Courtesy, John M. Russo
Documenting a building's characteristics isn't as easy as it may sound.
Some people tell me that documenting a building’s architecture is easy. I hear it all the time: “Anyone can do it;” “It takes no special skill or knowledge;” and, my favorite, “I’ll just send in an intern.”
There’s nothing like having my 30 years of knowledge and experience compared to the facility of an intern.
Many times I am told that the only reason I am being asked to measure a building is that the client is too busy to do it. That is, when they don’t tell me, “Your fee is too high.” Why do I suddenly hear echoes of Rodney Dangerfield?
While my inner voice is responding with a perfunctory, “I hope that works out for you,” what I’m really thinking is, “How can I help my client see the real value in my service offering?”
The reality is that documenting a building can be very challenging. It takes a good understanding of not only buildings and building systems, but thorough knowledge of the principles of surveying; skill with a variety of hardware and software technologies; and resoluteness for uncovering hidden conditions and conquering complexities while maintaining quarter-inch accuracy.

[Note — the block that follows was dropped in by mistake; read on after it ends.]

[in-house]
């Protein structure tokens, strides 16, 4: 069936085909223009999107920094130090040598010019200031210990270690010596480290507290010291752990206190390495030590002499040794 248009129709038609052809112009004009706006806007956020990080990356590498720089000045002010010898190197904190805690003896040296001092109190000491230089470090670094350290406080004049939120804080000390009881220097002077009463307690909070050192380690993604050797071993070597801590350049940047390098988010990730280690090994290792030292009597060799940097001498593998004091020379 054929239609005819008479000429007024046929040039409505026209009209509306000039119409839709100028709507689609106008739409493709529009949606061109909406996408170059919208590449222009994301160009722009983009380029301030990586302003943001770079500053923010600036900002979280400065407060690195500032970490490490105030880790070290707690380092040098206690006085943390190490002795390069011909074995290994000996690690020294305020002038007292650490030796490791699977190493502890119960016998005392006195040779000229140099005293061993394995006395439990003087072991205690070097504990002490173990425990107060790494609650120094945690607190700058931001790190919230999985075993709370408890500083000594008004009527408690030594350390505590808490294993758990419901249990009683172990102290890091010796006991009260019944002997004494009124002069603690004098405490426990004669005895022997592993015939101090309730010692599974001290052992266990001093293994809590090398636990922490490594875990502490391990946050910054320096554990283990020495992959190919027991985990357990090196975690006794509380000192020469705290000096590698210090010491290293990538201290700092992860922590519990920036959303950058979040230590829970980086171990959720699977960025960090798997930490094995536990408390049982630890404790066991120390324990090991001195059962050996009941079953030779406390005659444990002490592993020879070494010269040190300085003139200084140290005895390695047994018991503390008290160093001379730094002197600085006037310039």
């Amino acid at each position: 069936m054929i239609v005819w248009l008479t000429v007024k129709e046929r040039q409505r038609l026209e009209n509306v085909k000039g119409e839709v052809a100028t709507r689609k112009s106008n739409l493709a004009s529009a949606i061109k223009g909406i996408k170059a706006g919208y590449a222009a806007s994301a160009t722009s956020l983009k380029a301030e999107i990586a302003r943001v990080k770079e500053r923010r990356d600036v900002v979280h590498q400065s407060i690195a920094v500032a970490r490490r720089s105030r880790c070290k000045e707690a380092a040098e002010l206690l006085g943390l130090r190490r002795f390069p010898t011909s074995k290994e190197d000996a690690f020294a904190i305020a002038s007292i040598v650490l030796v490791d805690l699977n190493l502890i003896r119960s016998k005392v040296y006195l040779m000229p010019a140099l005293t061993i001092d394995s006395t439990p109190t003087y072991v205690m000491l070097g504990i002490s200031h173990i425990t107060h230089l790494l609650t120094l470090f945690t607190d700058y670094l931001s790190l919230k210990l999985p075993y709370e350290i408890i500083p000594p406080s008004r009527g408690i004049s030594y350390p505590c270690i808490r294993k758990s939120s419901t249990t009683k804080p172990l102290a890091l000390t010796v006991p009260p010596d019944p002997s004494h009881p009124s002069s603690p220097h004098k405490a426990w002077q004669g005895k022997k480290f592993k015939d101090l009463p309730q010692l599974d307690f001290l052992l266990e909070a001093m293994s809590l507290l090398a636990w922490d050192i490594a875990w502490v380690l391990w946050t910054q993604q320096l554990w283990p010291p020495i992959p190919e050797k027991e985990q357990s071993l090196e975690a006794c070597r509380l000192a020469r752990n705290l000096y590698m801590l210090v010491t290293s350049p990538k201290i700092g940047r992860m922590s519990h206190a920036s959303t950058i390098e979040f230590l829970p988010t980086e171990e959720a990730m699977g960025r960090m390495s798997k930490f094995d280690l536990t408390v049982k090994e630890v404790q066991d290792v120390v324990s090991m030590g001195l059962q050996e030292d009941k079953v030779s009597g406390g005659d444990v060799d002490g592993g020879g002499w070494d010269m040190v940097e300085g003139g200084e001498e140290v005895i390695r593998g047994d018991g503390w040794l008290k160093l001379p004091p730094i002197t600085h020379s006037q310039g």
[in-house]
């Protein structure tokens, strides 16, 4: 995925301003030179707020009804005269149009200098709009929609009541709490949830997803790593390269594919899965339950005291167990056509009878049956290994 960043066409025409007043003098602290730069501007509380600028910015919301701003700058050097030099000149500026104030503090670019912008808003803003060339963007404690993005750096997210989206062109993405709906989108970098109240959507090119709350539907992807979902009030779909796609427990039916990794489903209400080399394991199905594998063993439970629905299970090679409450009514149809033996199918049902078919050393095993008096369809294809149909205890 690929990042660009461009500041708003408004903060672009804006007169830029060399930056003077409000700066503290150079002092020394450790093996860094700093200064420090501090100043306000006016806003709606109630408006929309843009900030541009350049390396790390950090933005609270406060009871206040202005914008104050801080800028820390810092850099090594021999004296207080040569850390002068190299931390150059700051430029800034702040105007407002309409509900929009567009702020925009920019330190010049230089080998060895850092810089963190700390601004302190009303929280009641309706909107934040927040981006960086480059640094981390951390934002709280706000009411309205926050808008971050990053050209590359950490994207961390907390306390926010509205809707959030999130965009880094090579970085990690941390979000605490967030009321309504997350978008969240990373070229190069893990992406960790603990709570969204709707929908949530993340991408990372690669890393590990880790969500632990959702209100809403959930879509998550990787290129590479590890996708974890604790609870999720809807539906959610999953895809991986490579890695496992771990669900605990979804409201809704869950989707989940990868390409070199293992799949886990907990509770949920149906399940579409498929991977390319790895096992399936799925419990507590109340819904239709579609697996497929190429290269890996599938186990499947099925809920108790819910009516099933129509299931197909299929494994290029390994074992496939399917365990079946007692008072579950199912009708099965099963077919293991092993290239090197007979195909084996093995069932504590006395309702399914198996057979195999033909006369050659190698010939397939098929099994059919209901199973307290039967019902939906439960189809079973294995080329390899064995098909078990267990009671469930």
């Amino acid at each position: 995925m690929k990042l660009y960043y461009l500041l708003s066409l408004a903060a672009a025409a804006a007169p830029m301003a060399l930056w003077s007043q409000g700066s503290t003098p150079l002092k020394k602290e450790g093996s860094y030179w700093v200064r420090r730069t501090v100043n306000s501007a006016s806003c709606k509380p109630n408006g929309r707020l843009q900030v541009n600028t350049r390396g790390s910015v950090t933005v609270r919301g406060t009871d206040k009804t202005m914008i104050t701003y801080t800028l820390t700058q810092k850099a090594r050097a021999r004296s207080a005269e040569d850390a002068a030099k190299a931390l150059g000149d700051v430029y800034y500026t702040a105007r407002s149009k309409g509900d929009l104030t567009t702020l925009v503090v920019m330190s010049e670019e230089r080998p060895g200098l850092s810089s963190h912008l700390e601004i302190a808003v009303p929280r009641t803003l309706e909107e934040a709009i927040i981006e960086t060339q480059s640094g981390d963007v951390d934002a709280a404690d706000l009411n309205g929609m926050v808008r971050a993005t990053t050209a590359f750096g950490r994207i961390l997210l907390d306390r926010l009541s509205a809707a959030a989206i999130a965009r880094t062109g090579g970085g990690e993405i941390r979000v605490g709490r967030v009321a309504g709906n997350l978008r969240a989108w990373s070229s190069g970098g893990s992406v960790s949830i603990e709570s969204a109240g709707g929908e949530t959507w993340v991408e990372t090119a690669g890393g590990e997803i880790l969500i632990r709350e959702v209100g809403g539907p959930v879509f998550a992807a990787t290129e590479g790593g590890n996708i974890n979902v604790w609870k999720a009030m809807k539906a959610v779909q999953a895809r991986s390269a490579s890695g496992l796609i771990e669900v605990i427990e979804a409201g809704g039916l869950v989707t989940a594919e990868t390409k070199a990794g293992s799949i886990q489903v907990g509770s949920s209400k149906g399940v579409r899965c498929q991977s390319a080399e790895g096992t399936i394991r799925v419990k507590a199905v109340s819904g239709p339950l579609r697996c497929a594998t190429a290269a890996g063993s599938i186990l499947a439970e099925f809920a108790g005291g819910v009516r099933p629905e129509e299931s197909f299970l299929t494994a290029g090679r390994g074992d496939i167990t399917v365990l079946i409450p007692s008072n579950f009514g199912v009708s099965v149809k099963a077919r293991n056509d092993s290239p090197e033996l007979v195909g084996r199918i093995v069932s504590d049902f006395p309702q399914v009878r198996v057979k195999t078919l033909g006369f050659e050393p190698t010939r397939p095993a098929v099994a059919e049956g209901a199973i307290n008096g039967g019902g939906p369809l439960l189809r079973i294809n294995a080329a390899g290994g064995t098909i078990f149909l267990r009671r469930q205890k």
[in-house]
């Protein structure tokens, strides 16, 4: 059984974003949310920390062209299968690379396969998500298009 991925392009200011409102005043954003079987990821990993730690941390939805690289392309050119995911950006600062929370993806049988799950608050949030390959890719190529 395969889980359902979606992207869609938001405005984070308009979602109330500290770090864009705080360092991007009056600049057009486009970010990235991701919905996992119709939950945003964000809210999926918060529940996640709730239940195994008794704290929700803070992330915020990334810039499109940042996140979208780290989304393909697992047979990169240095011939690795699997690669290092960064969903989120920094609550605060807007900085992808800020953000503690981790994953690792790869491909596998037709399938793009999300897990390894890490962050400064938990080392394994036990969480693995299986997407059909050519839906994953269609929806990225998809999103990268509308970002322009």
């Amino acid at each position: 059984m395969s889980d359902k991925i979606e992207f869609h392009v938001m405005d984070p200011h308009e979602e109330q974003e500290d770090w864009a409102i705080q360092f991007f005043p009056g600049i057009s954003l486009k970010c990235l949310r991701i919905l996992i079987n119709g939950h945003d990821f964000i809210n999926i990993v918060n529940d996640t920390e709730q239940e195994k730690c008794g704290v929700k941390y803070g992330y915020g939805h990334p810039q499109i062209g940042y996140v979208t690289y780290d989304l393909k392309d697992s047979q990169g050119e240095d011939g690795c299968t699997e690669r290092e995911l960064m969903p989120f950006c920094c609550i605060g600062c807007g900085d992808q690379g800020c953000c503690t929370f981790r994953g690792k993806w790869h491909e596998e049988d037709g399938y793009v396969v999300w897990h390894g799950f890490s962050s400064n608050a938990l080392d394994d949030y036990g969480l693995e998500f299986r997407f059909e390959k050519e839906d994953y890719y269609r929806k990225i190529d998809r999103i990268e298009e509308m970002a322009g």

It takes a bit of time and a lot of pain before a client will realize how difficult building documentation can be. Sometimes the pain is self-inflicted.
The other day, I received a call from a company which had decided to have its personnel handle the task instead of accepting my bid. “Hmmm … why are you calling me now?” I wondered silently.
Then came the words that brought some satisfaction: “We should have used you guys on that job you quoted in the first place. We spent hours and hours trying to make things work in our model and had to make multiple trips to and from the site. We ended up taking a bloodbath when the job got to the construction phase, due to all the existing conditions we were not able to reconcile.”
As architects, it is sometimes better to not get a job and have the client toil, only to call us later. Documenting every little bump on a 100,000-square-foot building, including struggling with the best way to measure a mechanical room or above-ceiling plenum space filled with complicated mechanical, electrical and plumbing systems can be the best way for a client to learn the value of a professional building surveyor.
Maybe next time, the client won’t ask an intern to do it.